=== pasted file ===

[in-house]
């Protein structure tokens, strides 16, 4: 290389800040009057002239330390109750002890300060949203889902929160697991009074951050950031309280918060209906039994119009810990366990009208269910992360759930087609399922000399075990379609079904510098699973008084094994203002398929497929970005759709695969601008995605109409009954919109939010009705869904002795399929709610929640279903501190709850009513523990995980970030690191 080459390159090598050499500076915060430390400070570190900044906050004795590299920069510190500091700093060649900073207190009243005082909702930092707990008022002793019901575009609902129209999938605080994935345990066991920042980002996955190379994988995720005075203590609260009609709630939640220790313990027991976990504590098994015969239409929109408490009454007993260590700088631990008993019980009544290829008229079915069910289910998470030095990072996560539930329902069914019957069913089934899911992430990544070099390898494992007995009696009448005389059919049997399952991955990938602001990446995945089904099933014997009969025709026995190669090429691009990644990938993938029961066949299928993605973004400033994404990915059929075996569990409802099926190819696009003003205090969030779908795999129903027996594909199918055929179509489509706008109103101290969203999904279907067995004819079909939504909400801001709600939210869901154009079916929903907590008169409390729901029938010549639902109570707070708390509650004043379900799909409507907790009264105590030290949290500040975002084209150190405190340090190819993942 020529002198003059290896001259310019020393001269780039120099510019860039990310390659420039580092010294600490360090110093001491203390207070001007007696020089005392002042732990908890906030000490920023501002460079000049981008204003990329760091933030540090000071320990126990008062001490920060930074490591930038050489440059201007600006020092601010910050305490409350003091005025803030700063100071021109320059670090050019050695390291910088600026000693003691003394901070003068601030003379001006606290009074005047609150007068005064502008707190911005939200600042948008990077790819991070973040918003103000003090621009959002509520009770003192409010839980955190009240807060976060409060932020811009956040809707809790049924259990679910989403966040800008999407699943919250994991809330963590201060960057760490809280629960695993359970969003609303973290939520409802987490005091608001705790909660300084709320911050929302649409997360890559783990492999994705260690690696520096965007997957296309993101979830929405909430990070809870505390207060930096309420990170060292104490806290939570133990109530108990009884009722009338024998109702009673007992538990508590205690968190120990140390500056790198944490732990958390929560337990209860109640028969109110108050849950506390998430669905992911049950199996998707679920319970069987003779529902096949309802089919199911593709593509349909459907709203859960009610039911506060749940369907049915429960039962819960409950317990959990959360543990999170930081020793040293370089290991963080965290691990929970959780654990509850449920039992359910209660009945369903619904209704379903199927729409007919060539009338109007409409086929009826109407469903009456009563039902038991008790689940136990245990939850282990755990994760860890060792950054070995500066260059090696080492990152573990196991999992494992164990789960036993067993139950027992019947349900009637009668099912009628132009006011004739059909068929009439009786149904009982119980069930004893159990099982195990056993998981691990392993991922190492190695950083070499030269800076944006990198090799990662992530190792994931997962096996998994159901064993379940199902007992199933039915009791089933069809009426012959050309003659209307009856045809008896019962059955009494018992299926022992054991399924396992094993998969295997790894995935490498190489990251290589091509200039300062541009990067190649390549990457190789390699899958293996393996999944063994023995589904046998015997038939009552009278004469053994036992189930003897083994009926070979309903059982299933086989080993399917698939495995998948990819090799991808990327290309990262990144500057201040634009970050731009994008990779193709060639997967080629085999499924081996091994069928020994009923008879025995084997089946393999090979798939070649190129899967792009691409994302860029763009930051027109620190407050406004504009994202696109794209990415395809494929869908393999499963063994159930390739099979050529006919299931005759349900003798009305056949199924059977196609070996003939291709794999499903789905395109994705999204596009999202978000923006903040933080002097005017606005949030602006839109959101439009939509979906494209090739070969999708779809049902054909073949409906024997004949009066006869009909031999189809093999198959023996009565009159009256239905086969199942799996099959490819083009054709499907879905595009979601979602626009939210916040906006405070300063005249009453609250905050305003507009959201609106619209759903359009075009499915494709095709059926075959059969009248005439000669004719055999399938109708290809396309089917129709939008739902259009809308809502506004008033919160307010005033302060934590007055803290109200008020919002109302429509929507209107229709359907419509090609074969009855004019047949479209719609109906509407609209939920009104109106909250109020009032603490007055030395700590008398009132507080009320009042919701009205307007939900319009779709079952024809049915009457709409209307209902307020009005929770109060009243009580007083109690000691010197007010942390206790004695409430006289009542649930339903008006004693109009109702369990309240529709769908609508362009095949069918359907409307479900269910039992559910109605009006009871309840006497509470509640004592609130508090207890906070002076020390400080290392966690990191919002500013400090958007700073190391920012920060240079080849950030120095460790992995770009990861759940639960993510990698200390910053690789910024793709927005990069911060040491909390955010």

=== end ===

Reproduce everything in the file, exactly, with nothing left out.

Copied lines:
[in-house]
């Protein structure tokens, strides 16, 4: 290389800040009057002239330390109750002890300060949203889902929160697991009074951050950031309280918060209906039994119009810990366990009208269910992360759930087609399922000399075990379609079904510098699973008084094994203002398929497929970005759709695969601008995605109409009954919109939010009705869904002795399929709610929640279903501190709850009513523990995980970030690191 080459390159090598050499500076915060430390400070570190900044906050004795590299920069510190500091700093060649900073207190009243005082909702930092707990008022002793019901575009609902129209999938605080994935345990066991920042980002996955190379994988995720005075203590609260009609709630939640220790313990027991976990504590098994015969239409929109408490009454007993260590700088631990008993019980009544290829008229079915069910289910998470030095990072996560539930329902069914019957069913089934899911992430990544070099390898494992007995009696009448005389059919049997399952991955990938602001990446995945089904099933014997009969025709026995190669090429691009990644990938993938029961066949299928993605973004400033994404990915059929075996569990409802099926190819696009003003205090969030779908795999129903027996594909199918055929179509489509706008109103101290969203999904279907067995004819079909939504909400801001709600939210869901154009079916929903907590008169409390729901029938010549639902109570707070708390509650004043379900799909409507907790009264105590030290949290500040975002084209150190405190340090190819993942 020529002198003059290896001259310019020393001269780039120099510019860039990310390659420039580092010294600490360090110093001491203390207070001007007696020089005392002042732990908890906030000490920023501002460079000049981008204003990329760091933030540090000071320990126990008062001490920060930074490591930038050489440059201007600006020092601010910050305490409350003091005025803030700063100071021109320059670090050019050695390291910088600026000693003691003394901070003068601030003379001006606290009074005047609150007068005064502008707190911005939200600042948008990077790819991070973040918003103000003090621009959002509520009770003192409010839980955190009240807060976060409060932020811009956040809707809790049924259990679910989403966040800008999407699943919250994991809330963590201060960057760490809280629960695993359970969003609303973290939520409802987490005091608001705790909660300084709320911050929302649409997360890559783990492999994705260690690696520096965007997957296309993101979830929405909430990070809870505390207060930096309420990170060292104490806290939570133990109530108990009884009722009338024998109702009673007992538990508590205690968190120990140390500056790198944490732990958390929560337990209860109640028969109110108050849950506390998430669905992911049950199996998707679920319970069987003779529902096949309802089919199911593709593509349909459907709203859960009610039911506060749940369907049915429960039962819960409950317990959990959360543990999170930081020793040293370089290991963080965290691990929970959780654990509850449920039992359910209660009945369903619904209704379903199927729409007919060539009338109007409409086929009826109407469903009456009563039902038991008790689940136990245990939850282990755990994760860890060792950054070995500066260059090696080492990152573990196991999992494992164990789960036993067993139950027992019947349900009637009668099912009628132009006011004739059909068929009439009786149904009982119980069930004893159990099982195990056993998981691990392993991922190492190695950083070499030269800076944006990198090799990662992530190792994931997962096996998994159901064993379940199902007992199933039915009791089933069809009426012959050309003659209307009856045809008896019962059955009494018992299926022992054991399924396992094993998969295997790894995935490498190489990251290589091509200039300062541009990067190649390549990457190789390699899958293996393996999944063994023995589904046998015997038939009552009278004469053994036992189930003897083994009926070979309903059982299933086989080993399917698939495995998948990819090799991808990327290309990262990144500057201040634009970050731009994008990779193709060639997967080629085999499924081996091994069928020994009923008879025995084997089946393999090979798939070649190129899967792009691409994302860029763009930051027109620190407050406004504009994202696109794209990415395809494929869908393999499963063994159930390739099979050529006919299931005759349900003798009305056949199924059977196609070996003939291709794999499903789905395109994705999204596009999202978000923006903040933080002097005017606005949030602006839109959101439009939509979906494209090739070969999708779809049902054909073949409906024997004949009066006869009909031999189809093999198959023996009565009159009256239905086969199942799996099959490819083009054709499907879905595009979601979602626009939210916040906006405070300063005249009453609250905050305003507009959201609106619209759903359009075009499915494709095709059926075959059969009248005439000669004719055999399938109708290809396309089917129709939008739902259009809308809502506004008033919160307010005033302060934590007055803290109200008020919002109302429509929507209107229709359907419509090609074969009855004019047949479209719609109906509407609209939920009104109106909250109020009032603490007055030395700590008398009132507080009320009042919701009205307007939900319009779709079952024809049915009457709409209307209902307020009005929770109060009243009580007083109690000691010197007010942390206790004695409430006289009542649930339903008006004693109009109702369990309240529709769908609508362009095949069918359907409307479900269910039992559910109605009006009871309840006497509470509640004592609130508090207890906070002076020390400080290392966690990191919002500013400090958007700073190391920012920060240079080849950030120095460790992995770009990861759940639960993510990698200390910053690789910024793709927005990069911060040491909390955010």